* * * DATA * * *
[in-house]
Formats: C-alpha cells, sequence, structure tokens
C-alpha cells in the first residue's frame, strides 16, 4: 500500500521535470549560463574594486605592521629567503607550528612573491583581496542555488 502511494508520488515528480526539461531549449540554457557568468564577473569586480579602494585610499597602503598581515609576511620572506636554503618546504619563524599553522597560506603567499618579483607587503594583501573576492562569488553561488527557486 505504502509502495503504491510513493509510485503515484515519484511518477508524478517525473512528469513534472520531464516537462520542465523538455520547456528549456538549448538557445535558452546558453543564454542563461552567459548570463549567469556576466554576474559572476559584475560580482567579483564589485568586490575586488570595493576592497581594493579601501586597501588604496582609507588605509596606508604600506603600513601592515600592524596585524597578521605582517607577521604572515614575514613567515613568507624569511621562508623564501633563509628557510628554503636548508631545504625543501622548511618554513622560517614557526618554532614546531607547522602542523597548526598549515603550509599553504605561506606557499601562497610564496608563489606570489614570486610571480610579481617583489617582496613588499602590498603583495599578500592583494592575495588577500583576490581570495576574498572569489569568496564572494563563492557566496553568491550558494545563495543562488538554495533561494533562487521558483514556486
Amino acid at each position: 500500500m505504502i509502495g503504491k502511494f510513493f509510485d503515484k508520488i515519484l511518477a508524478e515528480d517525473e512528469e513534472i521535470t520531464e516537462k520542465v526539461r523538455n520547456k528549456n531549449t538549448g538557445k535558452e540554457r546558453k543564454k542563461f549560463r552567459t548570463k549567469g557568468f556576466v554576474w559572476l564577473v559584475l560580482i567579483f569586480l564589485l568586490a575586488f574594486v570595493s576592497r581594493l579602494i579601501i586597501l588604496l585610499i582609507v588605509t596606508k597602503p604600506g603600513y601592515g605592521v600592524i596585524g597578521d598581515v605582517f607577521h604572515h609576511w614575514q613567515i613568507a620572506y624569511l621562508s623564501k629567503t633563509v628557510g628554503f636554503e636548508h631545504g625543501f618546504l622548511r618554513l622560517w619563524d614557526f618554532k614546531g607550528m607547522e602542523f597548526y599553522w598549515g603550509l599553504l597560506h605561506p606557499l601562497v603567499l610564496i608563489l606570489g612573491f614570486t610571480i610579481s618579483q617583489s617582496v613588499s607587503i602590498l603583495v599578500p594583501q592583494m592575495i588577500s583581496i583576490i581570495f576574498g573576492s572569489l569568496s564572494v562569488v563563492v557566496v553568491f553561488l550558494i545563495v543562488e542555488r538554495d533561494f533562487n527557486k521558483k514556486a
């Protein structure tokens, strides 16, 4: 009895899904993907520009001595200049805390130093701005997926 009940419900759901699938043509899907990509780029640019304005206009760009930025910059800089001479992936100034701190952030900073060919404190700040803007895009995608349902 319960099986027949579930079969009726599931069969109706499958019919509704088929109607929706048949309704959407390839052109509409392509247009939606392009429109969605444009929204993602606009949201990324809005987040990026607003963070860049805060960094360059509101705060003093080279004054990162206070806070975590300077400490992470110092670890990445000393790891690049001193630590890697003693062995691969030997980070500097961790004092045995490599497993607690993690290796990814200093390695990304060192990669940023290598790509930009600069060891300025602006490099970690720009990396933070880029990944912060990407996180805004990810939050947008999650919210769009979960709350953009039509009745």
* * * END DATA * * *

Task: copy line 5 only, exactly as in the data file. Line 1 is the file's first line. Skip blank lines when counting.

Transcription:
């Protein structure tokens, strides 16, 4: 009895899904993907520009001595200049805390130093701005997926 009940419900759901699938043509899907990509780029640019304005206009760009930025910059800089001479992936100034701190952030900073060919404190700040803007895009995608349902 319960099986027949579930079969009726599931069969109706499958019919509704088929109607929706048949309704959407390839052109509409392509247009939606392009429109969605444009929204993602606009949201990324809005987040990026607003963070860049805060960094360059509101705060003093080279004054990162206070806070975590300077400490992470110092670890990445000393790891690049001193630590890697003693062995691969030997980070500097961790004092045995490599497993607690993690290796990814200093390695990304060192990669940023290598790509930009600069060891300025602006490099970690720009990396933070880029990944912060990407996180805004990810939050947008999650919210769009979960709350953009039509009745």